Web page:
MFS Chairman Anticipates Painful Political Wrangle Over Social Security Plans
May 9, 2005
MFS Investment Management Chairman Robert C. Pozen, architect of a strategy that President Bush would like to use as the basis for Social Security reform, is now urging lawmakers to move beyond the headline-grabbing issue of private accounts and address the real stickler behind ensuring the pension fund's long-term solvency: the inevitability of benefit constraints.
Critics have assailed Pozen's "progressive indexing" plan because although it would preserve or even enhance the benefits that lower income workers currently receive in retirement, it would trim those that higher earners are awarded. They also don't like its link to Bush's controversial private accounts, which would allow workers to divert a portion of their Social Security payroll tax into a mix of stock and bond funds.
"Mr. Pozen's [plan] would cut benefits for people who earn as little as $20,000 a year," said Sen. Charles E. Schumer (D-N.Y.), in a statement shortly after Bush publicly endorsed progressive indexing on national television on April 28. "Privatization plus deep benefit cuts to middle class citizens is even worse than privatization alone."
Sen. Max Baucus (D-Mont.), who was first to voice concerns over the benefit cuts in progressive indexing during Pozen's April 26 testimony before the Senate Finance Committee, said in a statement, "The plan would mean additional cuts for Americans, and that's just not right."
But what's really wrong, Pozen said in an interview just hours before the president's endorsement, is judging a Social Security reform package by the question of whether it would preserve scheduled benefits.
"Of course it can't get you scheduled benefits, otherwise we wouldn't have a problem to begin with," he said. "There's no magic bullet. Anyone who says the problem with any reform proposal, not just progressive indexing, is that it gives some worker, in 2079 or 2055, 21% less than the schedule is wrong. It's a false criticism because we know that by 2040 the average worker's benefits are going to go down by 25% if we do nothing. They'll actually be better off than they would be under the [current] system.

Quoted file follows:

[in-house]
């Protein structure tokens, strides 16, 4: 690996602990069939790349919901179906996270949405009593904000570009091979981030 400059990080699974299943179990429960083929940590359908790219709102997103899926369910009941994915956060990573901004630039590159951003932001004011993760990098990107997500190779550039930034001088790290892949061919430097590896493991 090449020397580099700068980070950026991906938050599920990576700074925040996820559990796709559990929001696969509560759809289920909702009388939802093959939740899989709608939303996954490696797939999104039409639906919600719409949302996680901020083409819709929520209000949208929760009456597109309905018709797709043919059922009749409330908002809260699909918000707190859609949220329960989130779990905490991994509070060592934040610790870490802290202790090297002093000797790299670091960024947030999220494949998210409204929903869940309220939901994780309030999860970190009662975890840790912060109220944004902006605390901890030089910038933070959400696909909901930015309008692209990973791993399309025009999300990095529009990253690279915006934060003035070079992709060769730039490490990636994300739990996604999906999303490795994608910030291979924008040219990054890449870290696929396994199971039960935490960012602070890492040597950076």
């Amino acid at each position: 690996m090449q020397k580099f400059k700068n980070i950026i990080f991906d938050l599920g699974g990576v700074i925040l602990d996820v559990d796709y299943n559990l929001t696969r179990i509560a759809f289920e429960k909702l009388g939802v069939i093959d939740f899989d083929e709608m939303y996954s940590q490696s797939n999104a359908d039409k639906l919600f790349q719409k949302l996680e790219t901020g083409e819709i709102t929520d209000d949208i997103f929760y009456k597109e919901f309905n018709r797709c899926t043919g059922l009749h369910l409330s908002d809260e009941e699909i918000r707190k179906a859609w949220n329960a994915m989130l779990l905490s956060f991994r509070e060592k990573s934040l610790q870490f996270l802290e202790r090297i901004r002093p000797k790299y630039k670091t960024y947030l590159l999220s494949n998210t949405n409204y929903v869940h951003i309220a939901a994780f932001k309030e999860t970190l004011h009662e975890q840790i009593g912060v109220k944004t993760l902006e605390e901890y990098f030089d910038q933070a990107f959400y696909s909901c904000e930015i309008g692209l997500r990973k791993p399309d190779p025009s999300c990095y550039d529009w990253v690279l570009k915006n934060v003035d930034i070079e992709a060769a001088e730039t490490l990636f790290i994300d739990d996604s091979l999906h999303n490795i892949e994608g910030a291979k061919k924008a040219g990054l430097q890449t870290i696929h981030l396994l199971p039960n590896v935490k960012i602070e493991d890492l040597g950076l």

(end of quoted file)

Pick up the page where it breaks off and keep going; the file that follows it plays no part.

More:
"The cheapest political date in town is to say some proposal doesn't get people scheduled benefits. We keep concentrating on whether someone reaches scheduled benefits [and] there is no reform proposal that is going to reach that criteria. None. Absolutely none."
That argument, Pozen added, also fails to take into account the anticipated rise in purchasing power of the middle-income worker. Under progressive indexing, it increases 21% by 2055, "so the question is, should we be focusing on some 20% less in benefits or some 20% more in purchasing power," he asked.
The meat and potatoes of Pozen's plan, however, is solvency. Without additional reforms - that means, for example, no private accounts, no payroll tax raises and no adjustments in the retirement age - progressive indexing would close the long-term deficit of Social Security by more than 70%, or, in other words, take it from a present value of $3.8 trillion to about $1.1 trillion. To preserve the scheduled benefits of current retirees and those nearing retirement, it would begin in 2012, Pozen said.
Under the current system, as Pozen outlined in his testimony before the Senate Finance Committee, after workers retire and begin to receive benefits, those benefits are increased annually through "price indexing," which is basically a cost-of-living adjustment based on consumer prices. By contrast, he said, when the initial benefits of workers are set at the time of their retirement, their average career earnings are adjusted upward by the rate at which American wages have increased during their careers. That's "wage indexing."
Progressive indexing would preserve wage indexing for workers who retire in 2012 and beyond whose career earnings are $25,000 or less annually. Pozen said his plan retains wage indexing for low-income workers because most do not have additional sources of retirement income, such as a 401(k) or an IRA. But for those people with career earnings greater than $113,000, their benefits would be increased according to price indexing. For those folks in between, Pozen noted, a proportional mix of wage and price indexing would be applied to their career earnings.
And it's those "middle-earners," whose benefits would grow more slowly with progressive indexing than the current system, that are being shortchanged, critics claim.
"I said at the hearing, that if you don't want to have so much benefit slowdown, I could recalibrate the formula and give you a milder form. But then you're going to have to add revenue, or you're going to have to make some sort of benefit change," he said.
That means raising payroll taxes or rolling back the retirement age, two options no politician is likely to embrace, Pozen said.